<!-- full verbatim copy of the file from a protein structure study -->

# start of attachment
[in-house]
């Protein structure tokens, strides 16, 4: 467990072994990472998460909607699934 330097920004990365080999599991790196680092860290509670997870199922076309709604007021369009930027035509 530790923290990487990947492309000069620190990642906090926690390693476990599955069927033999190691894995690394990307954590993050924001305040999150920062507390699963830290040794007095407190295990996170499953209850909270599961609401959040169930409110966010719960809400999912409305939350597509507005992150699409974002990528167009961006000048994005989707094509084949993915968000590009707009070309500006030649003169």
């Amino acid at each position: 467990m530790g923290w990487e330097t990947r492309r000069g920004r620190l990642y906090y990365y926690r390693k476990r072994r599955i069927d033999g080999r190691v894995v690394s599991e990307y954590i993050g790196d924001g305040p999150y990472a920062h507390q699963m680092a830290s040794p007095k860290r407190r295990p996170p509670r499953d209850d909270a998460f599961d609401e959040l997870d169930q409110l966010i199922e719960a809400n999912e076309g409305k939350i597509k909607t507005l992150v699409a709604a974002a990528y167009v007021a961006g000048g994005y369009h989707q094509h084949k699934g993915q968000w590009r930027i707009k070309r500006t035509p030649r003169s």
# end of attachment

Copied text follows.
[in-house]
């Protein structure tokens, strides 16, 4: 467990072994990472998460909607699934 330097920004990365080999599991790196680092860290509670997870199922076309709604007021369009930027035509 530790923290990487990947492309000069620190990642906090926690390693476990599955069927033999190691894995690394990307954590993050924001305040999150920062507390699963830290040794007095407190295990996170499953209850909270599961609401959040169930409110966010719960809400999912409305939350597509507005992150699409974002990528167009961006000048994005989707094509084949993915968000590009707009070309500006030649003169």
């Amino acid at each position: 467990m530790g923290w990487e330097t990947r492309r000069g920004r620190l990642y906090y990365y926690r390693k476990r072994r599955i069927d033999g080999r190691v894995v690394s599991e990307y954590i993050g790196d924001g305040p999150y990472a920062h507390q699963m680092a830290s040794p007095k860290r407190r295990p996170p509670r499953d209850d909270a998460f599961d609401e959040l997870d169930q409110l966010i199922e719960a809400n999912e076309g409305k939350i597509k909607t507005l992150v699409a709604a974002a990528y167009v007021a961006g000048g994005y369009h989707q094509h084949k699934g993915q968000w590009r930027i707009k070309r500006t035509p030649r003169s």